This semester is speeding right along and here we are in week 8, which was really last week, so I’m a tad behind. The website remodel for our sister organization is moving along and there was a meeting last week to review the proposed wireframes and layouts for the new design. A volunteer has been working on this and has provided some excellent work. The project group (includes board members, some staff, and volunteers) reviewed the proposed layouts and is using Cincinnati Hills Christian Academy’s website as a model or ‘best practice’ site. The meeting included discussions and clarifications around font styles, images to be used, main website headers, links to partner websites, links to social media websites, and adding videos and testimonials throughout the site. This group will meet again in March to finalize and approve the wireframes and design and then begin working on producing improved content for the site. It’s really great to see this project moving forward some.
It is also interesting to note that you can have a really great website with great design elements, but if you don’t have decent content, it can really lower your overall first impression of an organization and adding more pictures or video does not necessarily make your website great.
Another topic that came up in this meeting last week had to do with 508 compliance. This law applies to government sites and those affiliates that link to government sites, but it’s a good practice to incorporate when doing web development. This web article is a great start to understanding what is and isn’t 508 compliance and the difference between being compliant and being accessible. I also found this website, Section508.gov, a government website, that gives all the details about compliance and accessibility.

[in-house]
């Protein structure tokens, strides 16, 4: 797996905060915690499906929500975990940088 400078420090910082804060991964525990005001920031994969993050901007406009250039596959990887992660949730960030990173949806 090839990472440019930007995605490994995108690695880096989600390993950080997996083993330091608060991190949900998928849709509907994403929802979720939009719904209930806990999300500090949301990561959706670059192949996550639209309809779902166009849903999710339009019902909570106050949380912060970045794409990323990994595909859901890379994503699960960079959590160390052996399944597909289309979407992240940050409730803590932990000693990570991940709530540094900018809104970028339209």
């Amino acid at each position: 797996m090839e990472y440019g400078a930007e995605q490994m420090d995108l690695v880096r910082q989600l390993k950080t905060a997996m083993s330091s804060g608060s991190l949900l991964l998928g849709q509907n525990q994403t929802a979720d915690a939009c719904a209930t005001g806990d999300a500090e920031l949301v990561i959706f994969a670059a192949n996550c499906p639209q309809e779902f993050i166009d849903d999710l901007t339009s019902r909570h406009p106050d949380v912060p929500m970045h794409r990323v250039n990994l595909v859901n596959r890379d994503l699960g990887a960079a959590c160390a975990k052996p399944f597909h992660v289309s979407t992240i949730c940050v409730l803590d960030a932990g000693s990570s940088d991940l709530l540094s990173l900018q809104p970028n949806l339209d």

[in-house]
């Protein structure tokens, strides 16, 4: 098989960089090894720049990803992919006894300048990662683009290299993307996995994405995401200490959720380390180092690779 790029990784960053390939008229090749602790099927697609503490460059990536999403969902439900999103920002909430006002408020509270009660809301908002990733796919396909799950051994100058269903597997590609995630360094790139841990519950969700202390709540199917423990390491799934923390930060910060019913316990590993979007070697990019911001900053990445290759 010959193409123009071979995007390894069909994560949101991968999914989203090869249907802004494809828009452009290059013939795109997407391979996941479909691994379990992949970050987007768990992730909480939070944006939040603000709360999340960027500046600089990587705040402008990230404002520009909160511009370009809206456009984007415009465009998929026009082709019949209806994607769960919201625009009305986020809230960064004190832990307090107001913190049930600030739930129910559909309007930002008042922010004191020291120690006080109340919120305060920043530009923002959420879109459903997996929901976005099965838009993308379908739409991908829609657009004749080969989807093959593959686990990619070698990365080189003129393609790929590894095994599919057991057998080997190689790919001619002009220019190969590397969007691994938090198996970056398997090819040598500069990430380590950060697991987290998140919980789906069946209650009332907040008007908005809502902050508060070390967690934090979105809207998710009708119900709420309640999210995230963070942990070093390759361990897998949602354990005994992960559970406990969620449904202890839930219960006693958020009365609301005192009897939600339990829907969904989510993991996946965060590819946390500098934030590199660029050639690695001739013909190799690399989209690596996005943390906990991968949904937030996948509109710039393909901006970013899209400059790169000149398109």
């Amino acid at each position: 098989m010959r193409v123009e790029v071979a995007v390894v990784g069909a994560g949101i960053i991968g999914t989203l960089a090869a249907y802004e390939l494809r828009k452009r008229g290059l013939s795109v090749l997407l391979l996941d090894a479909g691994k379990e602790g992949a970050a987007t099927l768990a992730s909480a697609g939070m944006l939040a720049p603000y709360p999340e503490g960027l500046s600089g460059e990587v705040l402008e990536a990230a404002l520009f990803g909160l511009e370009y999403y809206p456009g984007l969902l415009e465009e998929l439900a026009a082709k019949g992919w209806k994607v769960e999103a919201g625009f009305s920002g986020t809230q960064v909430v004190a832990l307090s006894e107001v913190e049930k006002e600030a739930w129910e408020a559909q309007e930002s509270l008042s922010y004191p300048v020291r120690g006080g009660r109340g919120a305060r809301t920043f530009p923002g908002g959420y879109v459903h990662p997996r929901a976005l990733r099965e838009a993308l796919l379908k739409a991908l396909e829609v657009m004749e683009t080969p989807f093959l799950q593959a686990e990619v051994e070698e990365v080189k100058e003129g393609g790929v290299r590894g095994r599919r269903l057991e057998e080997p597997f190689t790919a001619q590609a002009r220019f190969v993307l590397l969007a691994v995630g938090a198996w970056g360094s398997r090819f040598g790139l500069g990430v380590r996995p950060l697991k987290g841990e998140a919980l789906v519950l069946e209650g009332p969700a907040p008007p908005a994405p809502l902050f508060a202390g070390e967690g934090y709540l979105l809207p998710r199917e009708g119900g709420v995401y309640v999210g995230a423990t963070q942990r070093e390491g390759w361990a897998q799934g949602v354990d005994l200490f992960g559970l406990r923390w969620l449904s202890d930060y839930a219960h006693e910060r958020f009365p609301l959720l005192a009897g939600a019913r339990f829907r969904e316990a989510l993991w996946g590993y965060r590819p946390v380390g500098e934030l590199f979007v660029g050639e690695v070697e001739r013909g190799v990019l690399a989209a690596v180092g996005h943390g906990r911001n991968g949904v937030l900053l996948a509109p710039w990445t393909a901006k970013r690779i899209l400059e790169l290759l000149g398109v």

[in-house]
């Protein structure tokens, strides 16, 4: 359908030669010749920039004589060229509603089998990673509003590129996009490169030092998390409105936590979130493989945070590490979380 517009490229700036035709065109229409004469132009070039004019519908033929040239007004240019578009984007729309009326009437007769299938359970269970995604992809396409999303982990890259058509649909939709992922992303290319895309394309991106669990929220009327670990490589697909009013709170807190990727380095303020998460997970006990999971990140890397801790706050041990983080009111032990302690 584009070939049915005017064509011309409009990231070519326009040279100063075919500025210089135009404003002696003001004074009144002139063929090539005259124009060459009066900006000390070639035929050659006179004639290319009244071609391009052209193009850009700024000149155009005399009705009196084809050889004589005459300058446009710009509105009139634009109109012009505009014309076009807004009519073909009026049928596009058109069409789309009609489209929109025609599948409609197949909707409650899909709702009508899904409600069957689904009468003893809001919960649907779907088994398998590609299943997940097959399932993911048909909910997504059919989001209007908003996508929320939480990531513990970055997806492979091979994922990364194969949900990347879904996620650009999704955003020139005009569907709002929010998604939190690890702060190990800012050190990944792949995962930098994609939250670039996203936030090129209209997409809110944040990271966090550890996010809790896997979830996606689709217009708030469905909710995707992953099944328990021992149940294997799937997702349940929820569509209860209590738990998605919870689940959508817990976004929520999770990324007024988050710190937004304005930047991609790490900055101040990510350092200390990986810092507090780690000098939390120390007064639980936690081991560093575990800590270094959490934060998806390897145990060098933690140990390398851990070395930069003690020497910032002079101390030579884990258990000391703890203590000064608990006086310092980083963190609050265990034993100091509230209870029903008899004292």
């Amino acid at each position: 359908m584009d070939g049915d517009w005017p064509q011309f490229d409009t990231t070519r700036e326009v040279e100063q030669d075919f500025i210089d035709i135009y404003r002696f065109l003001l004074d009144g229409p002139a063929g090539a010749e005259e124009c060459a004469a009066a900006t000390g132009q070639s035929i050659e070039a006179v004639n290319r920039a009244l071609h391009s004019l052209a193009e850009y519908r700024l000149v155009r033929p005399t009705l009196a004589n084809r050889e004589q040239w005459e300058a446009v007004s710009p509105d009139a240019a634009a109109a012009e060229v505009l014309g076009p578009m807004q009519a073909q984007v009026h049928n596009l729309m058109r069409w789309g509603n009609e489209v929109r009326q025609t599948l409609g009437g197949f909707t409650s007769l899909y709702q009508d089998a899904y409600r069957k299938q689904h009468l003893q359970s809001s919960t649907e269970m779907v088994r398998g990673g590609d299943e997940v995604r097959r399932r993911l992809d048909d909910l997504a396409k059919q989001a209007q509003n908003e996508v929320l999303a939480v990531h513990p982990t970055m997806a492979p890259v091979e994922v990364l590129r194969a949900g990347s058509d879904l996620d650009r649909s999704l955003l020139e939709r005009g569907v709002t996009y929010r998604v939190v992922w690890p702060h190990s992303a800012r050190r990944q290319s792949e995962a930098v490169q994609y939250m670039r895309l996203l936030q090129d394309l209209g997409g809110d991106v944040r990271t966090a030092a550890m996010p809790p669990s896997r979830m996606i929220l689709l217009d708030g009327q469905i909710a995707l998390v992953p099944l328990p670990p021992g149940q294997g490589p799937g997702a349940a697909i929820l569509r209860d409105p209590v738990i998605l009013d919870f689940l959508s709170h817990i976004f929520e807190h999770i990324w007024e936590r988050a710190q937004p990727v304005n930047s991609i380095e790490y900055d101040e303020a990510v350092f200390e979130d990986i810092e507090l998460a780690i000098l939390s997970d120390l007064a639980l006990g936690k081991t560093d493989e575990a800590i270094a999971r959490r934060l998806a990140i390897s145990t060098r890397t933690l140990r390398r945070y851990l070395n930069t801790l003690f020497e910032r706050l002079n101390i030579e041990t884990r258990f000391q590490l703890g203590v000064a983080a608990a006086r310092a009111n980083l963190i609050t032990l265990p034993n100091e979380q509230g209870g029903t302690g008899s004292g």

Section 508 Laws
In 1998, Congress amended the Rehabilitation Act of 1973 to require Federal agencies to make their electronic and information technology (EIT) accessible to people with disabilities. Inaccessible technology interferes with an ability to obtain and use information quickly and easily. Section 508 was enacted to eliminate barriers in information technology, open new opportunities for people with disabilities, and encourage development of technologies that will help achieve these goals. The law applies to all Federal agencies when they develop, procure, maintain, or use electronic and information technology. Under Section 508 (29 U.S.C. ‘794 d), agencies must give disabled employees and members of the public access to information that is comparable to access available to others. It is recommended that you review the laws and regulations listed below to further your understanding about Section 508 and how you can support implementation.
Very interesting stuff! And definitely something to put in the web design toolbox. This week also included more work on VARI, Vineyard Attendance Reporting Index, so I hope to highlight that a little more in my next post.